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Inside Homeland

The epic TV show has already won awards, and promises to keep everyone on the edge of their seats in the second season this fall
Marshall Fine
From the Print Edition:
The Brains Behind Homeland, May/June 2012

(continued from page 5)

“Saying we were surprised by the response is an understatement,” Gordon says.

Adds Gansa, “We were stunned. We didn’t know how people would respond. When the first episode aired, we still existed in this wonderful place of anonymity, working under the radar. There was something nice about that. When you spend so much time just trying to fashion something that works, it’s hard to maintain your distance. When all these fresh eyes came to it, it was amazing.”

The show rapidly became both a critical and popular hit, a watercooler topic that kept viewers debating for two months whether or not Nicholas Brody was a sleeper agent bent on attacking the United States. By the eighth episode, when the point was settled, the audience was hooked. Asked on “The View” in December which TV shows he regularly watched, President Barack Obama mentioned only two—and one of them was “Homeland.”

“Homeland” is part of the renaissance in TV drama, one led by cable television. Indeed, since 1999 (when “The Sopranos” debuted on HBO), both pay- and basic cable have created series that are not only better than what the networks are dishing out, but better written and more creative than the bulk of the movies that reach theaters. Shows such as “Mad Men,” “Nurse Jackie,” “Breaking Bad,” “Big Love,” “Six Feet Under,” “Rescue Me,” “Dexter,” “The Shield” and now “Homeland” have their roots in a handful of network shows that rewrote the rules—shows like “Hill Street Blues,” “St. Elsewhere,” “Northern Exposure,” “I’ll Fly Away,” “Twin Peaks” and “NYPD Blue,” which used the multi-episode format of TV to craft stories that didn’t need to be contained in a single show.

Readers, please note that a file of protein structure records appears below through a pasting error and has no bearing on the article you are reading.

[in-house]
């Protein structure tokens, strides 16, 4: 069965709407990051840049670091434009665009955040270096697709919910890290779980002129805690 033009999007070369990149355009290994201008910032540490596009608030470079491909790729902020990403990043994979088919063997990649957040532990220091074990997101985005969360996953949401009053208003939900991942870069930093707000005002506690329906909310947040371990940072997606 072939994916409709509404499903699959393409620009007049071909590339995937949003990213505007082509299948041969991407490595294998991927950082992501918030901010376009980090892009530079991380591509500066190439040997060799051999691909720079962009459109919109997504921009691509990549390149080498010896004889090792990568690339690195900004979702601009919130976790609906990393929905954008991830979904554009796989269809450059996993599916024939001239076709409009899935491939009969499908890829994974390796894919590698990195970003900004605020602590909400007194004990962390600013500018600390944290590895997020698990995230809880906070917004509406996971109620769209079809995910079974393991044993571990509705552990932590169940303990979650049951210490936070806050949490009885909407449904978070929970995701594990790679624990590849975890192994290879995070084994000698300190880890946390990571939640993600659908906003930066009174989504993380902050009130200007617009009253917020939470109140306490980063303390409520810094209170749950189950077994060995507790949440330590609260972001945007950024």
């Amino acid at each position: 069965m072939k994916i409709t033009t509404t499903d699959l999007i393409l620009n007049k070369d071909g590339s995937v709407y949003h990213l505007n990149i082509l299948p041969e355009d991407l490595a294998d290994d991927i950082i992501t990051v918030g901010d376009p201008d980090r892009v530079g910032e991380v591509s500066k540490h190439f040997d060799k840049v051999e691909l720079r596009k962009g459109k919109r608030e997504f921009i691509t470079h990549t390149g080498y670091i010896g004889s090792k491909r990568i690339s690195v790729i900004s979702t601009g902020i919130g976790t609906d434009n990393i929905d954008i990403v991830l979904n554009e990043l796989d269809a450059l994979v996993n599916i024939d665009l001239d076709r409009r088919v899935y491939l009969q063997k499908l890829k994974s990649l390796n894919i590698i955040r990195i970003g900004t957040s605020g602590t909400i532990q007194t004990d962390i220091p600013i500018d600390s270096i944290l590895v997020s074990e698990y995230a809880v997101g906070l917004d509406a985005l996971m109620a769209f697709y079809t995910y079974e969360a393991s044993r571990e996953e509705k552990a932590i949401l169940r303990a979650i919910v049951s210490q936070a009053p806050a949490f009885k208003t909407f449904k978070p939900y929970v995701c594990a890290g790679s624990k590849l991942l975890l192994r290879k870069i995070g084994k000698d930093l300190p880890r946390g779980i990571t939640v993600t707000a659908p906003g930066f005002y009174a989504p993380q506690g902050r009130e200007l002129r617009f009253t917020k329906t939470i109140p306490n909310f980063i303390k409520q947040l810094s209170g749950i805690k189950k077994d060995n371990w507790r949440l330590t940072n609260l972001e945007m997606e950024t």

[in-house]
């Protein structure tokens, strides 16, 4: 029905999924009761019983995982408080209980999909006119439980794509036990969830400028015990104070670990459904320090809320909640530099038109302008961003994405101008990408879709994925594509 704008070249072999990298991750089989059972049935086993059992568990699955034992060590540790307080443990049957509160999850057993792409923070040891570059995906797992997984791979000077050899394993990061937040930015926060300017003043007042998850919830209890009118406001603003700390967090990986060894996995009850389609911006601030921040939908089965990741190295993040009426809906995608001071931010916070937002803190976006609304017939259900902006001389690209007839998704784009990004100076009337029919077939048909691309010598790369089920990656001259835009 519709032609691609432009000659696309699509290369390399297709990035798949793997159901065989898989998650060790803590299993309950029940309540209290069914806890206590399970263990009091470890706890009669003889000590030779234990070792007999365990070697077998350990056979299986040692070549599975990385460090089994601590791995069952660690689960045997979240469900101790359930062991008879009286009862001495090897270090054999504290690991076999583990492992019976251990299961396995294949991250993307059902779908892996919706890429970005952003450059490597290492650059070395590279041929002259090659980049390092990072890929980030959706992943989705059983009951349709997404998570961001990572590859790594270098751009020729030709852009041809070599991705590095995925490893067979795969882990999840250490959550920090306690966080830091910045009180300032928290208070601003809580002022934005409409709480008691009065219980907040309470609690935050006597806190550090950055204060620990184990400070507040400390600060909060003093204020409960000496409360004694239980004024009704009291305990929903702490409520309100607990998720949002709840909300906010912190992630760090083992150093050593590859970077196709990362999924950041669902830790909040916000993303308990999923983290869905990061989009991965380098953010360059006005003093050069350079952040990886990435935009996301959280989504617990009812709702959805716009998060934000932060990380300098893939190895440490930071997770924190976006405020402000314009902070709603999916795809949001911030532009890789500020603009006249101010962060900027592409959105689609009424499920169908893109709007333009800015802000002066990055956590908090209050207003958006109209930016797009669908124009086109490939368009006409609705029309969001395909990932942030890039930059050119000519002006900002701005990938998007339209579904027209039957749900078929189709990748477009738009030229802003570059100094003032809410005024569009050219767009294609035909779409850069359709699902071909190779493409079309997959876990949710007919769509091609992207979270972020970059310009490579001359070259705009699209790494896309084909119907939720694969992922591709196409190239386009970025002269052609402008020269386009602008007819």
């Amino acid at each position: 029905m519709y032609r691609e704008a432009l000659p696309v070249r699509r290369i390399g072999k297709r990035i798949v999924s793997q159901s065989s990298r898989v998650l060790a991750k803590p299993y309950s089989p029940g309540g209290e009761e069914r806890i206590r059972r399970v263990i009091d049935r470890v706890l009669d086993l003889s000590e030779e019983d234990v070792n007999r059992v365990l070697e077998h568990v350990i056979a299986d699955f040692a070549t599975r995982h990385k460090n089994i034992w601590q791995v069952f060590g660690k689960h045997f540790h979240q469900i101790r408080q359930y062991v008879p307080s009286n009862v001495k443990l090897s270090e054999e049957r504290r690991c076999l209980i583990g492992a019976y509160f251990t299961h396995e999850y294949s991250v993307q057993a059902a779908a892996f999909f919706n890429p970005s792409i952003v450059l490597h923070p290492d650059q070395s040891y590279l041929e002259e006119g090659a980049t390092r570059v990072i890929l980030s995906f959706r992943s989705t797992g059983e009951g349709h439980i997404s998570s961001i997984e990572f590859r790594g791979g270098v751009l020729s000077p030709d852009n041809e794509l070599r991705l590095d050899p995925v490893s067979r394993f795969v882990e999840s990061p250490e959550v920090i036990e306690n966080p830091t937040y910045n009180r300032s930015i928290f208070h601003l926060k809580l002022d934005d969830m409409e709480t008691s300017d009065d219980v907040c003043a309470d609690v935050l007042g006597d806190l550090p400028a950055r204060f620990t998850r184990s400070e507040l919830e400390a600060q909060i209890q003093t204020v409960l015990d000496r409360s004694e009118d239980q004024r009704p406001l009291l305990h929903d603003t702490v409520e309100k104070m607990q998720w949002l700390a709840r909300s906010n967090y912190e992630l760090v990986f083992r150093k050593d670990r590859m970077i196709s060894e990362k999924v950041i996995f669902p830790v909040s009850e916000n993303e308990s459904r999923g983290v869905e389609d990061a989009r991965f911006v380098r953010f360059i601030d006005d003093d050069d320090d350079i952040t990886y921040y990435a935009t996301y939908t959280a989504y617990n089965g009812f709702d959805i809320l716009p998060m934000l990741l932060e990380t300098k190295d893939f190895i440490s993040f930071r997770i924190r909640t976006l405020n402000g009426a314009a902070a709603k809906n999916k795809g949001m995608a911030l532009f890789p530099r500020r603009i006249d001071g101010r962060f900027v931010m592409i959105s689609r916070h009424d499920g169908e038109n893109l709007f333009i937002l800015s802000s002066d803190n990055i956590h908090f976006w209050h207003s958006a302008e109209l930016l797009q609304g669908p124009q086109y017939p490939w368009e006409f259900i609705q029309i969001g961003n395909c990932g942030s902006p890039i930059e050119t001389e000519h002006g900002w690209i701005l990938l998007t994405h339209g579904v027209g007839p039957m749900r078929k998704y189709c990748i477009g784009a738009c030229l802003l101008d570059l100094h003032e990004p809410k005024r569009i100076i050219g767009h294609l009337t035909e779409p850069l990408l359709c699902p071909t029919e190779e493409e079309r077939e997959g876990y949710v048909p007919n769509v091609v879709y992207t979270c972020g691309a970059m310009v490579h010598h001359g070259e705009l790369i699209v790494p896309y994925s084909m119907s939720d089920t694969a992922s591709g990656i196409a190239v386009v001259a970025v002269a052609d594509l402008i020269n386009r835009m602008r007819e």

“You can tell a different kind of story over 10 or 12 episodes,” Gansa says.

Gordon says, “It’s closer to a novel. I think that’s the right literary analogy. Shows like ‘Breaking Bad’ or ‘Homeland’ are like novels, where you can take your time developing the characters and the storylines.”

“There’s very little room in most Hollywood movies for any kind of real writing,” Bromell says. “But the opportunities in TV have gotten a lot more interesting. There were a few shows on the networks, like ‘thirtysomething’ and ‘Homicide: Life on the Street,’ that tried something new. Then cable took those same writers and allowed them to grow, without commercial breaks or standards-and-practices guys breathing down your necks. It’s a weird confluence of a slightly newer medium and writers with an eye set on the goal of creating good drama.”

Says Johannessen, “At this point, Hollywood is run by brand managers, not movie makers.” Cuesta, who has made a handful of independent films and directed the pilot of “Dexter,” says, “It took TV that worked without sponsors—like HBO and Showtime—to get that kind of good writing out there. On cable, you can do anything as long as people watch. And Hollywood film versus premium cable? It’s no contest. Writers decide, ‘I can be an auteur in TV,’ where TV used to be something that writers kind of shunned.”

Gordon and Gansa got their start in TV together, as writers and eventually producers on such cult-inspiring shows as “Beauty and the Beast” and “The X-Files.” Gordon went on to work on “Buffy the Vampire Slayer” and “Angel,” then the full run of “24,” while Gansa produced such shows as “Dawson’s Creek,” “Numb3ers” and “Entourage,” before the pair was reunited for the final season of “24.”

The production offices for “24” included a cigar room, though both Gordon and Gansa had been cigar lovers previously: “Wandering into ‘24’ took it to a whole new level,” Gansa recalls.

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